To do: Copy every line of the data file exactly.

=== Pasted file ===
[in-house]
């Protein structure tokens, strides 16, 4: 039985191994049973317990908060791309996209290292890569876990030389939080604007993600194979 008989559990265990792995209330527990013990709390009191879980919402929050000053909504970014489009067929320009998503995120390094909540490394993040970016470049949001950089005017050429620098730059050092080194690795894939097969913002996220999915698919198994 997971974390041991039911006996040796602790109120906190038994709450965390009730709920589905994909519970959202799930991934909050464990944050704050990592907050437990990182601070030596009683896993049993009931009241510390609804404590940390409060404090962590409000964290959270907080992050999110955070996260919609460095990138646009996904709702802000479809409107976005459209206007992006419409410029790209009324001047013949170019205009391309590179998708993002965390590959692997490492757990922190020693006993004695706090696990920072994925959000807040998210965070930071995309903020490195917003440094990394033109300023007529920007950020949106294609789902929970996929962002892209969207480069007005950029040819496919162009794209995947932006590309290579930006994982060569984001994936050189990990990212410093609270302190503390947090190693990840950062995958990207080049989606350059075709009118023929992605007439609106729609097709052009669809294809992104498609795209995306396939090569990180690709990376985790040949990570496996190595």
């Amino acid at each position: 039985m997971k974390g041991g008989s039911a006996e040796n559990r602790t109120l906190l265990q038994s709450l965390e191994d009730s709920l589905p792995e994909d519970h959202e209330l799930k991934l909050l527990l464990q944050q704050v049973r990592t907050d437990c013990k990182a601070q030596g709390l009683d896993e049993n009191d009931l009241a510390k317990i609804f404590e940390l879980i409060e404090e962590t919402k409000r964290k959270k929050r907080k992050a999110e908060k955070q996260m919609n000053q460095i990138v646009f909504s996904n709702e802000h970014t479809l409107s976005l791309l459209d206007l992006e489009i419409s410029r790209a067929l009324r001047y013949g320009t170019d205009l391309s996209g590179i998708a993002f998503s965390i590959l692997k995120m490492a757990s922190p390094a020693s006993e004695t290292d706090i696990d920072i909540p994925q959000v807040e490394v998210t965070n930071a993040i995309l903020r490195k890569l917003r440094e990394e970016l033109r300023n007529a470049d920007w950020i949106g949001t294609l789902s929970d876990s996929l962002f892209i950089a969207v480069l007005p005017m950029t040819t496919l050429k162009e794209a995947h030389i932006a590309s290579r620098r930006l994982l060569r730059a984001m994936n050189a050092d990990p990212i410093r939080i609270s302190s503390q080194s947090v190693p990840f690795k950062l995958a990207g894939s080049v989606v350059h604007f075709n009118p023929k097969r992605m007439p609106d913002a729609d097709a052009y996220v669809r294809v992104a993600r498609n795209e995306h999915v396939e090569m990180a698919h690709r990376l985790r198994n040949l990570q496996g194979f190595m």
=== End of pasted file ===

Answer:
[in-house]
């Protein structure tokens, strides 16, 4: 039985191994049973317990908060791309996209290292890569876990030389939080604007993600194979 008989559990265990792995209330527990013990709390009191879980919402929050000053909504970014489009067929320009998503995120390094909540490394993040970016470049949001950089005017050429620098730059050092080194690795894939097969913002996220999915698919198994 997971974390041991039911006996040796602790109120906190038994709450965390009730709920589905994909519970959202799930991934909050464990944050704050990592907050437990990182601070030596009683896993049993009931009241510390609804404590940390409060404090962590409000964290959270907080992050999110955070996260919609460095990138646009996904709702802000479809409107976005459209206007992006419409410029790209009324001047013949170019205009391309590179998708993002965390590959692997490492757990922190020693006993004695706090696990920072994925959000807040998210965070930071995309903020490195917003440094990394033109300023007529920007950020949106294609789902929970996929962002892209969207480069007005950029040819496919162009794209995947932006590309290579930006994982060569984001994936050189990990990212410093609270302190503390947090190693990840950062995958990207080049989606350059075709009118023929992605007439609106729609097709052009669809294809992104498609795209995306396939090569990180690709990376985790040949990570496996190595």
């Amino acid at each position: 039985m997971k974390g041991g008989s039911a006996e040796n559990r602790t109120l906190l265990q038994s709450l965390e191994d009730s709920l589905p792995e994909d519970h959202e209330l799930k991934l909050l527990l464990q944050q704050v049973r990592t907050d437990c013990k990182a601070q030596g709390l009683d896993e049993n009191d009931l009241a510390k317990i609804f404590e940390l879980i409060e404090e962590t919402k409000r964290k959270k929050r907080k992050a999110e908060k955070q996260m919609n000053q460095i990138v646009f909504s996904n709702e802000h970014t479809l409107s976005l791309l459209d206007l992006e489009i419409s410029r790209a067929l009324r001047y013949g320009t170019d205009l391309s996209g590179i998708a993002f998503s965390i590959l692997k995120m490492a757990s922190p390094a020693s006993e004695t290292d706090i696990d920072i909540p994925q959000v807040e490394v998210t965070n930071a993040i995309l903020r490195k890569l917003r440094e990394e970016l033109r300023n007529a470049d920007w950020i949106g949001t294609l789902s929970d876990s996929l962002f892209i950089a969207v480069l007005p005017m950029t040819t496919l050429k162009e794209a995947h030389i932006a590309s290579r620098r930006l994982l060569r730059a984001m994936n050189a050092d990990p990212i410093r939080i609270s302190s503390q080194s947090v190693p990840f690795k950062l995958a990207g894939s080049v989606v350059h604007f075709n009118p023929k097969r992605m007439p609106d913002a729609d097709a052009y996220v669809r294809v992104a993600r498609n795209e995306h999915v396939e090569m990180a698919h690709r990376l985790r198994n040949l990570q496996g194979f190595m």